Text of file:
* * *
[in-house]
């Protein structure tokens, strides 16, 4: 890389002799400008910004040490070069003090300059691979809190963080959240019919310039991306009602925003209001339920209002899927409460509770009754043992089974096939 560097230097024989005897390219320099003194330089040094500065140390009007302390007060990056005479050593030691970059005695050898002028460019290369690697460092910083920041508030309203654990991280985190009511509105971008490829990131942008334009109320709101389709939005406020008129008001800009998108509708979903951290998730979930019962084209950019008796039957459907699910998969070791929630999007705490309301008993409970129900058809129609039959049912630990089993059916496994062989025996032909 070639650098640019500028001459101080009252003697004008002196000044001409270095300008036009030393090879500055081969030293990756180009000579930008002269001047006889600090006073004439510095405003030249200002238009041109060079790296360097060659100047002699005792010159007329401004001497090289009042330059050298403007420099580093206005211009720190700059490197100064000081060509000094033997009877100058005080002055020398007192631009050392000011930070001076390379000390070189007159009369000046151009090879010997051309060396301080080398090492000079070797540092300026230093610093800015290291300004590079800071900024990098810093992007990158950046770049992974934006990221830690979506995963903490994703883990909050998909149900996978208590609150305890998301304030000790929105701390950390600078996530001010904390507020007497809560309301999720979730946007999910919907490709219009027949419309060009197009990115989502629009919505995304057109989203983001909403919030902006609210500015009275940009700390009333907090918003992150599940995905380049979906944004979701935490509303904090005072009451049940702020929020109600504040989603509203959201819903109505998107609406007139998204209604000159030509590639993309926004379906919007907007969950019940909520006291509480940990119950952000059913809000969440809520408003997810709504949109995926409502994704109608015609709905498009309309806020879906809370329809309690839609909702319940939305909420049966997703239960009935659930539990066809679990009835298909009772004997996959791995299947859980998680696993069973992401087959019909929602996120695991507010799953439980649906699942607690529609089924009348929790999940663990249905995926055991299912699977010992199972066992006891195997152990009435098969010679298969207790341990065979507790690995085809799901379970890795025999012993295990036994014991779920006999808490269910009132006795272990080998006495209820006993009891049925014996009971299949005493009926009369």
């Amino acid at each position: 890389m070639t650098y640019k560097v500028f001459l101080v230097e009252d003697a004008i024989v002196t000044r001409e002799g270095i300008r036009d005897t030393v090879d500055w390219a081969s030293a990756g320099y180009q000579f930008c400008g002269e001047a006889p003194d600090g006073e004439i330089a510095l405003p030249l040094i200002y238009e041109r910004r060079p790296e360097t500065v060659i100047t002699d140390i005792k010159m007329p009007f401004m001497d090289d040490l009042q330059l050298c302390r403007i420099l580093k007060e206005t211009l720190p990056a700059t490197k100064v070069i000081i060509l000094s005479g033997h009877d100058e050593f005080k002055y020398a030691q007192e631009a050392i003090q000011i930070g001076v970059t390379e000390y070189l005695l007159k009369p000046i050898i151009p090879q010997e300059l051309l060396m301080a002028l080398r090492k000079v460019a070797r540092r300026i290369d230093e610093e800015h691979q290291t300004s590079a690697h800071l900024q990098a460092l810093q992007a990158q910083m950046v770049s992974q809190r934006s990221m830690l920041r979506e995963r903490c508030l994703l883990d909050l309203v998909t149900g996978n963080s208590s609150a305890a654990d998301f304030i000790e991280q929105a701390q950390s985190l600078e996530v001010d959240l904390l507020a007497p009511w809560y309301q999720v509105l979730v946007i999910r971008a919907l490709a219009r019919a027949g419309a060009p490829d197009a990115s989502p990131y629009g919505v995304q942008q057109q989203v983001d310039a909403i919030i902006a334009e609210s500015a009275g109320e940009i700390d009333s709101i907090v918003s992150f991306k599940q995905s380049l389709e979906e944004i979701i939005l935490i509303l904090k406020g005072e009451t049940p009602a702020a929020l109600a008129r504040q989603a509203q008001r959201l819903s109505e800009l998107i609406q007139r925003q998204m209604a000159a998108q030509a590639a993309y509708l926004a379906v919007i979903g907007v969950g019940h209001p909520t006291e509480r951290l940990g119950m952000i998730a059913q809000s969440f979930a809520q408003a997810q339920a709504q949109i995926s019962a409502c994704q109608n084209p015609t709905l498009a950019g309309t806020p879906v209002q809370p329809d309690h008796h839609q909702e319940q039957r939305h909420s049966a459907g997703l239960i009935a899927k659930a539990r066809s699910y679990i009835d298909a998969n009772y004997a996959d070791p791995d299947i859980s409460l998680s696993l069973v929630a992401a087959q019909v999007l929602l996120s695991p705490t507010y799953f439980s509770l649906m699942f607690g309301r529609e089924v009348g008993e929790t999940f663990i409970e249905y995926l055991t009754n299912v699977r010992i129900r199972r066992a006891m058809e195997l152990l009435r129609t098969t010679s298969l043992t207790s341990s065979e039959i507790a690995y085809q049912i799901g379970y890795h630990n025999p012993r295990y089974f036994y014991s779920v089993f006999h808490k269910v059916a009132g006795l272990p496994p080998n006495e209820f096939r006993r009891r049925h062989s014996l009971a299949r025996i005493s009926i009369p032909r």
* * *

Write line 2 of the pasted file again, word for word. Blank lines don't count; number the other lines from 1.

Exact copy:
């Protein structure tokens, strides 16, 4: 890389002799400008910004040490070069003090300059691979809190963080959240019919310039991306009602925003209001339920209002899927409460509770009754043992089974096939 560097230097024989005897390219320099003194330089040094500065140390009007302390007060990056005479050593030691970059005695050898002028460019290369690697460092910083920041508030309203654990991280985190009511509105971008490829990131942008334009109320709101389709939005406020008129008001800009998108509708979903951290998730979930019962084209950019008796039957459907699910998969070791929630999007705490309301008993409970129900058809129609039959049912630990089993059916496994062989025996032909 070639650098640019500028001459101080009252003697004008002196000044001409270095300008036009030393090879500055081969030293990756180009000579930008002269001047006889600090006073004439510095405003030249200002238009041109060079790296360097060659100047002699005792010159007329401004001497090289009042330059050298403007420099580093206005211009720190700059490197100064000081060509000094033997009877100058005080002055020398007192631009050392000011930070001076390379000390070189007159009369000046151009090879010997051309060396301080080398090492000079070797540092300026230093610093800015290291300004590079800071900024990098810093992007990158950046770049992974934006990221830690979506995963903490994703883990909050998909149900996978208590609150305890998301304030000790929105701390950390600078996530001010904390507020007497809560309301999720979730946007999910919907490709219009027949419309060009197009990115989502629009919505995304057109989203983001909403919030902006609210500015009275940009700390009333907090918003992150599940995905380049979906944004979701935490509303904090005072009451049940702020929020109600504040989603509203959201819903109505998107609406007139998204209604000159030509590639993309926004379906919007907007969950019940909520006291509480940990119950952000059913809000969440809520408003997810709504949109995926409502994704109608015609709905498009309309806020879906809370329809309690839609909702319940939305909420049966997703239960009935659930539990066809679990009835298909009772004997996959791995299947859980998680696993069973992401087959019909929602996120695991507010799953439980649906699942607690529609089924009348929790999940663990249905995926055991299912699977010992199972066992006891195997152990009435098969010679298969207790341990065979507790690995085809799901379970890795025999012993295990036994014991779920006999808490269910009132006795272990080998006495209820006993009891049925014996009971299949005493009926009369």